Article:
March 2016
Living with schizophrenia

Living with schizophrenia 

What is schizophrenia?

Schizophrenia is a severe mental disorder which is characterized by distortions in thinking, perceptions, emotions, language, sense of self and behaviour (WHO).

How common is it?

According to the World Health Organisation, schizophrenia affects more than 21 million people worldwide. It is more common in males (12 million) than females (9 million) and tends to start earlier among males. Schizophrenia seems to be more common in urban locations and among some ethnic groups (RCPsy). It is more likely to start between the ages of 15-38 (RCPsy). Compared to other mental disorders, it is less common.


The symptoms of schizophrenia

Schizophrenia can cause significant disruption to an individual’s life affecting a person’s ability to function. It can affect an individual’s ability to assess reality and this in turn is known as a psychotic disorder - impairment in assessing internal and external reality. Individuals experience various symptoms to differing extents and everyone is different.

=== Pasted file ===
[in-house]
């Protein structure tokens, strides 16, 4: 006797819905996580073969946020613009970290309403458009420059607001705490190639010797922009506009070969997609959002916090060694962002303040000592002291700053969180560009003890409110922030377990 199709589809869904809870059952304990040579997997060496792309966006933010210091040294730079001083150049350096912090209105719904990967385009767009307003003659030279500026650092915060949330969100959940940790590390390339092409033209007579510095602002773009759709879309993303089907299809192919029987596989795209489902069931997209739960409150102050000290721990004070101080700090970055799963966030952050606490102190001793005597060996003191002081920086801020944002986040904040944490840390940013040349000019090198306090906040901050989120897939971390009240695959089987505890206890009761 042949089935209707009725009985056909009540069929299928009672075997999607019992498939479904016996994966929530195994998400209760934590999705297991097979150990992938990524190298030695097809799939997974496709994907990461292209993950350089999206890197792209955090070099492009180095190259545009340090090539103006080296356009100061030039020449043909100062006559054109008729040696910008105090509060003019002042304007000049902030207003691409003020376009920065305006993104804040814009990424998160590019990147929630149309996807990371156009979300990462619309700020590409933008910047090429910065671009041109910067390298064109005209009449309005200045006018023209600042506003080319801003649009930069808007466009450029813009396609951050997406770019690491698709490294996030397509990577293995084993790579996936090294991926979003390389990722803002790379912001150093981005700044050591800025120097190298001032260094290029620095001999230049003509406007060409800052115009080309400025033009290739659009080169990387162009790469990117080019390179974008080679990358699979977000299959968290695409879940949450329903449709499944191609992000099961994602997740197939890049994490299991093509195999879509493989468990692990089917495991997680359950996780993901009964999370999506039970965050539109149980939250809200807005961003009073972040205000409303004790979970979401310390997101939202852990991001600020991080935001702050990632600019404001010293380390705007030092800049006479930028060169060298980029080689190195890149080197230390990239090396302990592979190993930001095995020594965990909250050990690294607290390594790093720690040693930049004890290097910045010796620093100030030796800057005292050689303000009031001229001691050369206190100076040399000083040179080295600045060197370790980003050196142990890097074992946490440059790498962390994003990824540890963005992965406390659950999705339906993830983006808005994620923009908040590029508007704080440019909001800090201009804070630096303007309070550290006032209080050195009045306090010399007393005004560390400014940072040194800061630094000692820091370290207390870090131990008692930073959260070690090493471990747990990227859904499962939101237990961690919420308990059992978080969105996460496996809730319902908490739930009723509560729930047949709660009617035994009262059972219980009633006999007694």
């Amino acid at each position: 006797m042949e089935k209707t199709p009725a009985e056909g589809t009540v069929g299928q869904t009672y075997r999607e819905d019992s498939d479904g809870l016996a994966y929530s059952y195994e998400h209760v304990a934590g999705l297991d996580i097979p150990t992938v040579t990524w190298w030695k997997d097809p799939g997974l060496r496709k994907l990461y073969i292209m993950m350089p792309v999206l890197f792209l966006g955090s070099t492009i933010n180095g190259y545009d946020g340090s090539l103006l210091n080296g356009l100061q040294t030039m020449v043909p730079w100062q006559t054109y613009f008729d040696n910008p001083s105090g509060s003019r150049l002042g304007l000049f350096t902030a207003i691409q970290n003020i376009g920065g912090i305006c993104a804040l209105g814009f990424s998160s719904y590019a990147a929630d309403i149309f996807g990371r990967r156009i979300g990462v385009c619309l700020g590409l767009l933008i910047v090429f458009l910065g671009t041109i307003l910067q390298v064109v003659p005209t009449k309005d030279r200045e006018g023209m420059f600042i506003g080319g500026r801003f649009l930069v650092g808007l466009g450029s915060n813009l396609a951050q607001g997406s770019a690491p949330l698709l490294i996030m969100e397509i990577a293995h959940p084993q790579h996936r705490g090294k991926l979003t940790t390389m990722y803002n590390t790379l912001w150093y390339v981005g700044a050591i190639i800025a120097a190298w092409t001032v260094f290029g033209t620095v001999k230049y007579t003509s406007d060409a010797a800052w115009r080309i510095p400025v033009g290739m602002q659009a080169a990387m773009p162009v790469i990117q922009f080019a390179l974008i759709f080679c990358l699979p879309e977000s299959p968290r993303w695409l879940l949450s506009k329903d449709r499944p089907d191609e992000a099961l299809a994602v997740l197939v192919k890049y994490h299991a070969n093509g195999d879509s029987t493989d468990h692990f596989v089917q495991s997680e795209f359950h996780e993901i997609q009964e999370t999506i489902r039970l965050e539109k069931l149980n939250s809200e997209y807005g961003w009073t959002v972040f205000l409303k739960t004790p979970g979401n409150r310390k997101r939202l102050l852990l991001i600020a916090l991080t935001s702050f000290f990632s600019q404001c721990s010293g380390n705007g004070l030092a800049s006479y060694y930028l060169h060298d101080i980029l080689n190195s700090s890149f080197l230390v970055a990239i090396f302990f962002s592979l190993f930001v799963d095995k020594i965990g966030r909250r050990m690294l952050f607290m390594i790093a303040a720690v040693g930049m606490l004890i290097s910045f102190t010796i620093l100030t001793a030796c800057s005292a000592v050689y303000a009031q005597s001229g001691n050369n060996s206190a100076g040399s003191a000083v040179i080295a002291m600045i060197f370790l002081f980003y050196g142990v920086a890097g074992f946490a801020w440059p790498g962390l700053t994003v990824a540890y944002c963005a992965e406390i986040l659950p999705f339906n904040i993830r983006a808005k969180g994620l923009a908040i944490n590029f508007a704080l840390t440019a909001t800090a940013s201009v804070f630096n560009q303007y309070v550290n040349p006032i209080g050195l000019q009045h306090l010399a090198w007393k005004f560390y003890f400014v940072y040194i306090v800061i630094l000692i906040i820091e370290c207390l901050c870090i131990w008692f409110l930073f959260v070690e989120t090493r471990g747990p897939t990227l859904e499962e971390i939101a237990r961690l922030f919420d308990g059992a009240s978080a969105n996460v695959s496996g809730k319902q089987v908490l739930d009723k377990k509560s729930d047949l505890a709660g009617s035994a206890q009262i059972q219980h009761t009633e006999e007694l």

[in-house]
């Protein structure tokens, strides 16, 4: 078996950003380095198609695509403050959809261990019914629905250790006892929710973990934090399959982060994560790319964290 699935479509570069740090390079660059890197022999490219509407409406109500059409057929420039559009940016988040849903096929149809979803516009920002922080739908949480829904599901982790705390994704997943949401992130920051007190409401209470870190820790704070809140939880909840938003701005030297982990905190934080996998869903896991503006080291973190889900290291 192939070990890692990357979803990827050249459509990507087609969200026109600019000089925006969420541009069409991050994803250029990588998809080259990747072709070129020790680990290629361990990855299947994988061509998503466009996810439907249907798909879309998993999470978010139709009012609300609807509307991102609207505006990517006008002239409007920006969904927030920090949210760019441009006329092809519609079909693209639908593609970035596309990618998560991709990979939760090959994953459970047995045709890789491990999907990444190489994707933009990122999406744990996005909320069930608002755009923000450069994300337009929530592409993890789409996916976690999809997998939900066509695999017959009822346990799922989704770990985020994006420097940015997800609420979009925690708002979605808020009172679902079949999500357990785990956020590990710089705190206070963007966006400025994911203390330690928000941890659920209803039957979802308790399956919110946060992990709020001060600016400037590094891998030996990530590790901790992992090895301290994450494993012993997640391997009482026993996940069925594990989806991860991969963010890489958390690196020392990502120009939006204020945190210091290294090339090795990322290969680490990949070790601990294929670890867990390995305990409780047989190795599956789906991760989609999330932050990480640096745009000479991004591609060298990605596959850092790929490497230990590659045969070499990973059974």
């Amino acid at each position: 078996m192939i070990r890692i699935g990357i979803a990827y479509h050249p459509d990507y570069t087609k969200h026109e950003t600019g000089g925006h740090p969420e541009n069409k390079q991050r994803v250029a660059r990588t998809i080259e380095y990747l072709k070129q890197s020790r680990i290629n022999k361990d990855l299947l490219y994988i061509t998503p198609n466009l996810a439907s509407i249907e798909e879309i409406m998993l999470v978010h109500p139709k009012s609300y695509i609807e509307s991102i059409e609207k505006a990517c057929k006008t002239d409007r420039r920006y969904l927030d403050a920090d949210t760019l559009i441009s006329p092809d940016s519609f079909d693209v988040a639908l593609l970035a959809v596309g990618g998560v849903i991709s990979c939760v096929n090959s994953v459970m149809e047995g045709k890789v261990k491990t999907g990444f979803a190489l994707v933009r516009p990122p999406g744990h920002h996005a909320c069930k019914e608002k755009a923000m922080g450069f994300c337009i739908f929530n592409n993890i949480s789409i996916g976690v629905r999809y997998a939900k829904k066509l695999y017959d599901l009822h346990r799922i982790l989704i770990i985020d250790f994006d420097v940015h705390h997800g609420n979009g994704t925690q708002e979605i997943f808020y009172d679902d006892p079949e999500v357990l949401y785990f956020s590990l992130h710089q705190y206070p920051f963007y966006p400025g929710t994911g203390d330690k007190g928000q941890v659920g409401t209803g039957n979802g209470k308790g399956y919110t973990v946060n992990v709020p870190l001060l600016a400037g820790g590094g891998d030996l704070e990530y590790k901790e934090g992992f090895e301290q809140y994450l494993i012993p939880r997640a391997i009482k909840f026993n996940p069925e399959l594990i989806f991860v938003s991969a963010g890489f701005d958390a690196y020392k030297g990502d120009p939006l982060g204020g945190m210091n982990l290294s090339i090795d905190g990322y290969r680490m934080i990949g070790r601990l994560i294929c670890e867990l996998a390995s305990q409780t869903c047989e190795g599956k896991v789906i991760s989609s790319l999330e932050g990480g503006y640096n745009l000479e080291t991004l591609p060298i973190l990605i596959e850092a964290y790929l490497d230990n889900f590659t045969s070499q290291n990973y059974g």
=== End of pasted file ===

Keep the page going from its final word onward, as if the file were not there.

There are symptoms which are categorised as ‘positive’ and ‘negative’.

Positive symptoms

These are the changes in thinking and perception including;


  • Hallucinations

These are disturbances of your senses. You may see, smell, feel or taste something that isn’t caused by anything. People most commonly experience hearing voices when there are no sound audible to others. It can be like over hearing a conversation, talking about you or maybe aimed directly at you. These can be pleasant word or rude and critical which maybe upsetting or aggravating. The voices are not imaginary; they are real and are created by the mind (RCPsy). The brain mistakes some of your thoughts for voices coming from outside of you. In response you may choose to ignore them or respond and even act on what they say, doing as they tell you.